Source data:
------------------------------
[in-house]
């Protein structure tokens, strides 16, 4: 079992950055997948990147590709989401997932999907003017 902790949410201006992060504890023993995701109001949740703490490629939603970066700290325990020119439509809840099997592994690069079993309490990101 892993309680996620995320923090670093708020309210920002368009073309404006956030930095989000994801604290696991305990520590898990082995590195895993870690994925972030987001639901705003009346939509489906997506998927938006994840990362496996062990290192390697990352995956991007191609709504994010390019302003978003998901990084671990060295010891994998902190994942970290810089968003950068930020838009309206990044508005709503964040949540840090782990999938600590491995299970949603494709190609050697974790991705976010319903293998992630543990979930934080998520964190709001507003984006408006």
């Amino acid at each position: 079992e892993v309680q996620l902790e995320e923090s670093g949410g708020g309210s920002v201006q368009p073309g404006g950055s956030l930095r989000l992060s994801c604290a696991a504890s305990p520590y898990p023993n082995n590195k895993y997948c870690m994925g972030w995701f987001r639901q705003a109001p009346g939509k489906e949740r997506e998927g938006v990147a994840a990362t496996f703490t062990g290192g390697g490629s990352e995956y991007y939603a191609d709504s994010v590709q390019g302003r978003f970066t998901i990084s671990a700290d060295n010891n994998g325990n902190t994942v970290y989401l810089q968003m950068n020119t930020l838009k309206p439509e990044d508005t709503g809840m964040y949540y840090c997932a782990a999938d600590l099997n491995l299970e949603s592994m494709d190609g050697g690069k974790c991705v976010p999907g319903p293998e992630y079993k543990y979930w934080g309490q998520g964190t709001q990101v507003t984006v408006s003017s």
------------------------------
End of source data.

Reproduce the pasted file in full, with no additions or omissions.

[in-house]
């Protein structure tokens, strides 16, 4: 079992950055997948990147590709989401997932999907003017 902790949410201006992060504890023993995701109001949740703490490629939603970066700290325990020119439509809840099997592994690069079993309490990101 892993309680996620995320923090670093708020309210920002368009073309404006956030930095989000994801604290696991305990520590898990082995590195895993870690994925972030987001639901705003009346939509489906997506998927938006994840990362496996062990290192390697990352995956991007191609709504994010390019302003978003998901990084671990060295010891994998902190994942970290810089968003950068930020838009309206990044508005709503964040949540840090782990999938600590491995299970949603494709190609050697974790991705976010319903293998992630543990979930934080998520964190709001507003984006408006």
């Amino acid at each position: 079992e892993v309680q996620l902790e995320e923090s670093g949410g708020g309210s920002v201006q368009p073309g404006g950055s956030l930095r989000l992060s994801c604290a696991a504890s305990p520590y898990p023993n082995n590195k895993y997948c870690m994925g972030w995701f987001r639901q705003a109001p009346g939509k489906e949740r997506e998927g938006v990147a994840a990362t496996f703490t062990g290192g390697g490629s990352e995956y991007y939603a191609d709504s994010v590709q390019g302003r978003f970066t998901i990084s671990a700290d060295n010891n994998g325990n902190t994942v970290y989401l810089q968003m950068n020119t930020l838009k309206p439509e990044d508005t709503g809840m964040y949540y840090c997932a782990a999938d600590l099997n491995l299970e949603s592994m494709d190609g050697g690069k974790c991705v976010p999907g319903p293998e992630y079993k543990y979930w934080g309490q998520g964190t709001q990101v507003t984006v408006s003017s």